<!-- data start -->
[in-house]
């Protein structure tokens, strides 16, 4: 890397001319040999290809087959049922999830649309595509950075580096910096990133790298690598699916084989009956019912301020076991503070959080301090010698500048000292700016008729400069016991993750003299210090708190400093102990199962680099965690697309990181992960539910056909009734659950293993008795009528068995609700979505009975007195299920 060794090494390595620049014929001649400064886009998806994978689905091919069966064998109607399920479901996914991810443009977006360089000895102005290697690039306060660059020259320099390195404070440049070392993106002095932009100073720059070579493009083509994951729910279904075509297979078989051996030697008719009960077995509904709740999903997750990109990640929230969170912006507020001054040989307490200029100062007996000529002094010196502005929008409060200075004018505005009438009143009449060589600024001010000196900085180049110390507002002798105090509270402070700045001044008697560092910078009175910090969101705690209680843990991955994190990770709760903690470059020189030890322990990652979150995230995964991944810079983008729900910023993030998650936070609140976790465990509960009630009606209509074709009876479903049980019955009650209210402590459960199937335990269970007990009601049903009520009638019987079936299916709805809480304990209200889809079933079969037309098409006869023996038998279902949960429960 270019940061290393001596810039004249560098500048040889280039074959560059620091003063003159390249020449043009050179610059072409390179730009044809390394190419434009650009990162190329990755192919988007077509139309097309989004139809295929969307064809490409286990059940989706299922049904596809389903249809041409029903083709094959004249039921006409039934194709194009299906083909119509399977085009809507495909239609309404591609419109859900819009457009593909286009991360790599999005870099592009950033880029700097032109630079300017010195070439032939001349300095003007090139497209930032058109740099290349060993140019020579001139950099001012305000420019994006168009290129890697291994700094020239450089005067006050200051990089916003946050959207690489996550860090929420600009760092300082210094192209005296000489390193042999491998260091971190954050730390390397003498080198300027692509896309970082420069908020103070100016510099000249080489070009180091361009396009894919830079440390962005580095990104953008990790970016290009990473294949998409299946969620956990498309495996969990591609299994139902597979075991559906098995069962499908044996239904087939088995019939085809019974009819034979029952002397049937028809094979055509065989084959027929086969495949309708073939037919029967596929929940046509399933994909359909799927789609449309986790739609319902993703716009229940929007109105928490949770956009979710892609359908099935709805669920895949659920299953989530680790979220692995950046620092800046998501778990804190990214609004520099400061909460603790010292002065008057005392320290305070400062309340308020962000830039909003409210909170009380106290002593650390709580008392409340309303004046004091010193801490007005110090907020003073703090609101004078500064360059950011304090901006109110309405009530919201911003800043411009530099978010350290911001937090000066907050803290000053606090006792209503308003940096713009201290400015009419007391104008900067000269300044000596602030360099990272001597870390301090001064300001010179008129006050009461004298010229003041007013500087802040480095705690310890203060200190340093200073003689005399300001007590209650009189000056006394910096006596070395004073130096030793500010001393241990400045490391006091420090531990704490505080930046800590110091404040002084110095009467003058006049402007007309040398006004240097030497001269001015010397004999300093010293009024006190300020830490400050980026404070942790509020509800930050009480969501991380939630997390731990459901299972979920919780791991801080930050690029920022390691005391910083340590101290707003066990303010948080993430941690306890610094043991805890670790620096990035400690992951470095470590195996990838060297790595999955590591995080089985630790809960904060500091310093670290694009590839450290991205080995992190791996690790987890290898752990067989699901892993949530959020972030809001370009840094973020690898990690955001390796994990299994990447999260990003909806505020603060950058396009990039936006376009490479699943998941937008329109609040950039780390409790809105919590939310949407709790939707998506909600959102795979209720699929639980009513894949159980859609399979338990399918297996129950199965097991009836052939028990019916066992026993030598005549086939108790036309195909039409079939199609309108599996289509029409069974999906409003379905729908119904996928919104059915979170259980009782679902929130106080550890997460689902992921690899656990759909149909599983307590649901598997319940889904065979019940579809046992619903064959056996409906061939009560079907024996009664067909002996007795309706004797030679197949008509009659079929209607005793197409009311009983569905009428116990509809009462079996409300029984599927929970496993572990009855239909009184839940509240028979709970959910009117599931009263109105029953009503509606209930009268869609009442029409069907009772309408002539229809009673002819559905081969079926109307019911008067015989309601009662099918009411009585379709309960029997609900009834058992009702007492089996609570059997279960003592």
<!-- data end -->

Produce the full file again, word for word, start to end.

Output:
[in-house]
């Protein structure tokens, strides 16, 4: 890397001319040999290809087959049922999830649309595509950075580096910096990133790298690598699916084989009956019912301020076991503070959080301090010698500048000292700016008729400069016991993750003299210090708190400093102990199962680099965690697309990181992960539910056909009734659950293993008795009528068995609700979505009975007195299920 060794090494390595620049014929001649400064886009998806994978689905091919069966064998109607399920479901996914991810443009977006360089000895102005290697690039306060660059020259320099390195404070440049070392993106002095932009100073720059070579493009083509994951729910279904075509297979078989051996030697008719009960077995509904709740999903997750990109990640929230969170912006507020001054040989307490200029100062007996000529002094010196502005929008409060200075004018505005009438009143009449060589600024001010000196900085180049110390507002002798105090509270402070700045001044008697560092910078009175910090969101705690209680843990991955994190990770709760903690470059020189030890322990990652979150995230995964991944810079983008729900910023993030998650936070609140976790465990509960009630009606209509074709009876479903049980019955009650209210402590459960199937335990269970007990009601049903009520009638019987079936299916709805809480304990209200889809079933079969037309098409006869023996038998279902949960429960 270019940061290393001596810039004249560098500048040889280039074959560059620091003063003159390249020449043009050179610059072409390179730009044809390394190419434009650009990162190329990755192919988007077509139309097309989004139809295929969307064809490409286990059940989706299922049904596809389903249809041409029903083709094959004249039921006409039934194709194009299906083909119509399977085009809507495909239609309404591609419109859900819009457009593909286009991360790599999005870099592009950033880029700097032109630079300017010195070439032939001349300095003007090139497209930032058109740099290349060993140019020579001139950099001012305000420019994006168009290129890697291994700094020239450089005067006050200051990089916003946050959207690489996550860090929420600009760092300082210094192209005296000489390193042999491998260091971190954050730390390397003498080198300027692509896309970082420069908020103070100016510099000249080489070009180091361009396009894919830079440390962005580095990104953008990790970016290009990473294949998409299946969620956990498309495996969990591609299994139902597979075991559906098995069962499908044996239904087939088995019939085809019974009819034979029952002397049937028809094979055509065989084959027929086969495949309708073939037919029967596929929940046509399933994909359909799927789609449309986790739609319902993703716009229940929007109105928490949770956009979710892609359908099935709805669920895949659920299953989530680790979220692995950046620092800046998501778990804190990214609004520099400061909460603790010292002065008057005392320290305070400062309340308020962000830039909003409210909170009380106290002593650390709580008392409340309303004046004091010193801490007005110090907020003073703090609101004078500064360059950011304090901006109110309405009530919201911003800043411009530099978010350290911001937090000066907050803290000053606090006792209503308003940096713009201290400015009419007391104008900067000269300044000596602030360099990272001597870390301090001064300001010179008129006050009461004298010229003041007013500087802040480095705690310890203060200190340093200073003689005399300001007590209650009189000056006394910096006596070395004073130096030793500010001393241990400045490391006091420090531990704490505080930046800590110091404040002084110095009467003058006049402007007309040398006004240097030497001269001015010397004999300093010293009024006190300020830490400050980026404070942790509020509800930050009480969501991380939630997390731990459901299972979920919780791991801080930050690029920022390691005391910083340590101290707003066990303010948080993430941690306890610094043991805890670790620096990035400690992951470095470590195996990838060297790595999955590591995080089985630790809960904060500091310093670290694009590839450290991205080995992190791996690790987890290898752990067989699901892993949530959020972030809001370009840094973020690898990690955001390796994990299994990447999260990003909806505020603060950058396009990039936006376009490479699943998941937008329109609040950039780390409790809105919590939310949407709790939707998506909600959102795979209720699929639980009513894949159980859609399979338990399918297996129950199965097991009836052939028990019916066992026993030598005549086939108790036309195909039409079939199609309108599996289509029409069974999906409003379905729908119904996928919104059915979170259980009782679902929130106080550890997460689902992921690899656990759909149909599983307590649901598997319940889904065979019940579809046992619903064959056996409906061939009560079907024996009664067909002996007795309706004797030679197949008509009659079929209607005793197409009311009983569905009428116990509809009462079996409300029984599927929970496993572990009855239909009184839940509240028979709970959910009117599931009263109105029953009503509606209930009268869609009442029409069907009772309408002539229809009673002819559905081969079926109307019911008067015989309601009662099918009411009585379709309960029997609900009834058992009702007492089996609570059997279960003592």